The island hosts an automatic light beacon, remotely monitored by the Northern Lighthouse Board.12

See also

Notes

  1. ^ a b Ordnance Survey
  2. ^ Area and population ranks: there are c. 300 islands >20ha in extent and 93 permanently inhabited islands were listed in the 2011 census.
  3. ^ General Register Office for Scotland (28 November 2003) Scotland's Census 2001 – Occasional Paper No 10: Statistics for Inhabited Islands. Retrieved 26 February 2012.
  4. ^ a b c Haswell-Smith (2004) pp. 326-329.
  5. ^ Boyd (1986) p. 119 states that the height is 116 metres and the area 120 acres.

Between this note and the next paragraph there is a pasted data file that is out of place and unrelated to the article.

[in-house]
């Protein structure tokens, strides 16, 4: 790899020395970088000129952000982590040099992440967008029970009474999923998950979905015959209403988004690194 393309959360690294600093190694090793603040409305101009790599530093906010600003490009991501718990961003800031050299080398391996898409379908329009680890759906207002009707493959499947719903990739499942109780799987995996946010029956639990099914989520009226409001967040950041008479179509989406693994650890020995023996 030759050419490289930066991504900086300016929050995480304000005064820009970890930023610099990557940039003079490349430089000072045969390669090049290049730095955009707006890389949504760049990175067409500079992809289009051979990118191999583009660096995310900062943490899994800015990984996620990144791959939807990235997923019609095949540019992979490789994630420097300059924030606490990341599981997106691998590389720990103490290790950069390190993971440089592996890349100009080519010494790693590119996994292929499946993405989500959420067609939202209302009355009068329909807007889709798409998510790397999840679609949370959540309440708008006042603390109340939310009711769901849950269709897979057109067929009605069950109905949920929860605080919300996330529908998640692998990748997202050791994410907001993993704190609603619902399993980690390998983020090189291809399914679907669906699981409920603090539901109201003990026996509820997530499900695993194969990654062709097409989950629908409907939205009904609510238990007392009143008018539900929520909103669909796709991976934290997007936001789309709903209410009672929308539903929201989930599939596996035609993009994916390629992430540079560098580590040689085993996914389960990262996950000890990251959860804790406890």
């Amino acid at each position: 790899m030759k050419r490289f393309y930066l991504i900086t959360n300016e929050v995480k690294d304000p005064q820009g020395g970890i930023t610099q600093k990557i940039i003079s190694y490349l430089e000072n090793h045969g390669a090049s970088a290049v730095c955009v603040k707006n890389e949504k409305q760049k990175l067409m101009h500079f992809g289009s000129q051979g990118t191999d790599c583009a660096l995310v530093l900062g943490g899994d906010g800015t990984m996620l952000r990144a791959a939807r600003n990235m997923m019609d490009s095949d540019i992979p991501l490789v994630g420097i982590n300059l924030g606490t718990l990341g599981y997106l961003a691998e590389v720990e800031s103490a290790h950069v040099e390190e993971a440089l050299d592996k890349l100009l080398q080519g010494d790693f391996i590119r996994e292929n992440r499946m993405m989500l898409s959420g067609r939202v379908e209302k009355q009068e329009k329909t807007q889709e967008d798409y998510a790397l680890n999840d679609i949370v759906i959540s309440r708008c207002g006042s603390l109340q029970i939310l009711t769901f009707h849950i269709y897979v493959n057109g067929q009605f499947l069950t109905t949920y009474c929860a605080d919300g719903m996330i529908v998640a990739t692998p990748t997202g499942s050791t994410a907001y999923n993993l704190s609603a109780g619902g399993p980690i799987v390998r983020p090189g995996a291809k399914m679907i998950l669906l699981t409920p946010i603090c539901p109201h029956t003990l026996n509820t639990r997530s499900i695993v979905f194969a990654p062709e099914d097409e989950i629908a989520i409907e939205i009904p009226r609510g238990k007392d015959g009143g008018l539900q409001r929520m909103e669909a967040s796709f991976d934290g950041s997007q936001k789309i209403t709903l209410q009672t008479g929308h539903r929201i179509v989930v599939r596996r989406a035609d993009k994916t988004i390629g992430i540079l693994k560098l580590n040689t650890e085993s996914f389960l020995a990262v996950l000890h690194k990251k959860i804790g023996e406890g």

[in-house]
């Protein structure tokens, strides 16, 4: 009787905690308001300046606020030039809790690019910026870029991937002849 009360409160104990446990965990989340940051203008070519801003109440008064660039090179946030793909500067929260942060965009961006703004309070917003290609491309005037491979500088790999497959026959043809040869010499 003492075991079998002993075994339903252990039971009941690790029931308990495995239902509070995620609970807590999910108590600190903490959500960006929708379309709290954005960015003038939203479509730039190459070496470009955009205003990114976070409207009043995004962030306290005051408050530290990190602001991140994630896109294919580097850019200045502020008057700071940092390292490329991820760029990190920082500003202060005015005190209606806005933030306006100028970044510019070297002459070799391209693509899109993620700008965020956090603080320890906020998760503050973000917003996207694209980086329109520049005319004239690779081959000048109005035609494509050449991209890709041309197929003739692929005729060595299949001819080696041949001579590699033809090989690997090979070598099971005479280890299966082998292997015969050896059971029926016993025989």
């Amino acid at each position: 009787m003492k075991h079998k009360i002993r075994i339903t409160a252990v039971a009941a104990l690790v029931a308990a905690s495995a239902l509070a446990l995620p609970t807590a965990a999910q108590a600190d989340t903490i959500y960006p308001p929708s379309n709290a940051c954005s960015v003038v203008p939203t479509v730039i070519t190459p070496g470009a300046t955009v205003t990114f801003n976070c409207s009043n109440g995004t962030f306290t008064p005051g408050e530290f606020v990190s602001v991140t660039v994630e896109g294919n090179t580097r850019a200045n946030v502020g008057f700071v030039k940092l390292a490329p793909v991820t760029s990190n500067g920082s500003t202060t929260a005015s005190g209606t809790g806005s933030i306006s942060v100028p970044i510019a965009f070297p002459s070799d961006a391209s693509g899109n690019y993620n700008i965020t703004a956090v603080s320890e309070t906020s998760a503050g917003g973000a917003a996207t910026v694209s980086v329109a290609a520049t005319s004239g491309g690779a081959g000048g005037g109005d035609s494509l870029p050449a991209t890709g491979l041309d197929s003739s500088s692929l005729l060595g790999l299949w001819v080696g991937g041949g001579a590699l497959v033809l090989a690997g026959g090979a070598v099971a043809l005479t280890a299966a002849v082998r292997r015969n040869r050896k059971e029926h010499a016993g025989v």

6. ^ Mac an Tàilleir (2003) p. 92
  7. ^ Harvie-Brown, J. A. & Buckley, T. E. (1889), A Vertebrate Fauna of the Outer Hebrides. Pub. David Douiglas, Edinburgh. Facing P. XXXVI.
  8. ^ Fraser Darling & Boyd (1969) pp. 73–74.
  9. ^ Gleaves( 1921) p. 219.
  10. ^ Scottish Natural Heritage - In the Lap of Wild Ocean. Retrieved 28 June 2007
  11. ^ Island at the edge of the world
  12. ^ "Overview of North Rona". Gazetteer for Scotland. Retrieved 2007-12-15. 

References

  • Nisbet, HC and Gailey, R A (1962) 'A survey of the antiquities of North Rona', Archaeological Journal Vol.117, p88-115.

Further reading

  • Island Going by Robert Atkinson (Collins, 1949)
  • A Naturalist on Rona: essays of a biologist in isolation by Frank Fraser Darling (Clarendon Press: Oxford, 1939)
  • Island Years by Frank Fraser Darling (G. Bell & Sons, 1940)
  • Rona, the Distant Island by Michael Robson (Acair, 1991)

External links

Coordinates: 59°07′19″N 5°49′30″W / 59.12196°N 5.82488°W / 59.12196; -5.82488








Creative Commons License